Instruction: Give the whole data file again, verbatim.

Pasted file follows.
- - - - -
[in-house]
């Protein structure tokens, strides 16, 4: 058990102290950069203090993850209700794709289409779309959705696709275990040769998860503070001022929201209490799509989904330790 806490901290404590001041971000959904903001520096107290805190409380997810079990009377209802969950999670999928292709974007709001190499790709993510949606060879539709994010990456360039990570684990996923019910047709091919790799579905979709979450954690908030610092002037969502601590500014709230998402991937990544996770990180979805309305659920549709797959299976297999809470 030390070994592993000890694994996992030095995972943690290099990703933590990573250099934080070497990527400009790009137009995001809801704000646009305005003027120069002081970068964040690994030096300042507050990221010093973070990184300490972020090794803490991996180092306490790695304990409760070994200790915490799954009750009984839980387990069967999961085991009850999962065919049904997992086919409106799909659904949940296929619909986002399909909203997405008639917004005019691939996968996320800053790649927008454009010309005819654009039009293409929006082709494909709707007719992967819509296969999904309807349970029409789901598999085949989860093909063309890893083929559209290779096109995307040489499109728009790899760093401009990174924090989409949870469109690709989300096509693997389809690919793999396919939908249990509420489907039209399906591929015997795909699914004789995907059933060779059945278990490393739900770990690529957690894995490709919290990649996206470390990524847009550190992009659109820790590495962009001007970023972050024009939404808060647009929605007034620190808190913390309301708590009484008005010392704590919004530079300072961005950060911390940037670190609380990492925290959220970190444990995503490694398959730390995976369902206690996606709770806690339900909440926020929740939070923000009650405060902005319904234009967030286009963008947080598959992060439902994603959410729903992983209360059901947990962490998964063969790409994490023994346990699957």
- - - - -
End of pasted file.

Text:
[in-house]
């Protein structure tokens, strides 16, 4: 058990102290950069203090993850209700794709289409779309959705696709275990040769998860503070001022929201209490799509989904330790 806490901290404590001041971000959904903001520096107290805190409380997810079990009377209802969950999670999928292709974007709001190499790709993510949606060879539709994010990456360039990570684990996923019910047709091919790799579905979709979450954690908030610092002037969502601590500014709230998402991937990544996770990180979805309305659920549709797959299976297999809470 030390070994592993000890694994996992030095995972943690290099990703933590990573250099934080070497990527400009790009137009995001809801704000646009305005003027120069002081970068964040690994030096300042507050990221010093973070990184300490972020090794803490991996180092306490790695304990409760070994200790915490799954009750009984839980387990069967999961085991009850999962065919049904997992086919409106799909659904949940296929619909986002399909909203997405008639917004005019691939996968996320800053790649927008454009010309005819654009039009293409929006082709494909709707007719992967819509296969999904309807349970029409789901598999085949989860093909063309890893083929559209290779096109995307040489499109728009790899760093401009990174924090989409949870469109690709989300096509693997389809690919793999396919939908249990509420489907039209399906591929015997795909699914004789995907059933060779059945278990490393739900770990690529957690894995490709919290990649996206470390990524847009550190992009659109820790590495962009001007970023972050024009939404808060647009929605007034620190808190913390309301708590009484008005010392704590919004530079300072961005950060911390940037670190609380990492925290959220970190444990995503490694398959730390995976369902206690996606709770806690339900909440926020929740939070923000009650405060902005319904234009967030286009963008947080598959992060439902994603959410729903992983209360059901947990962490998964063969790409994490023994346990699957």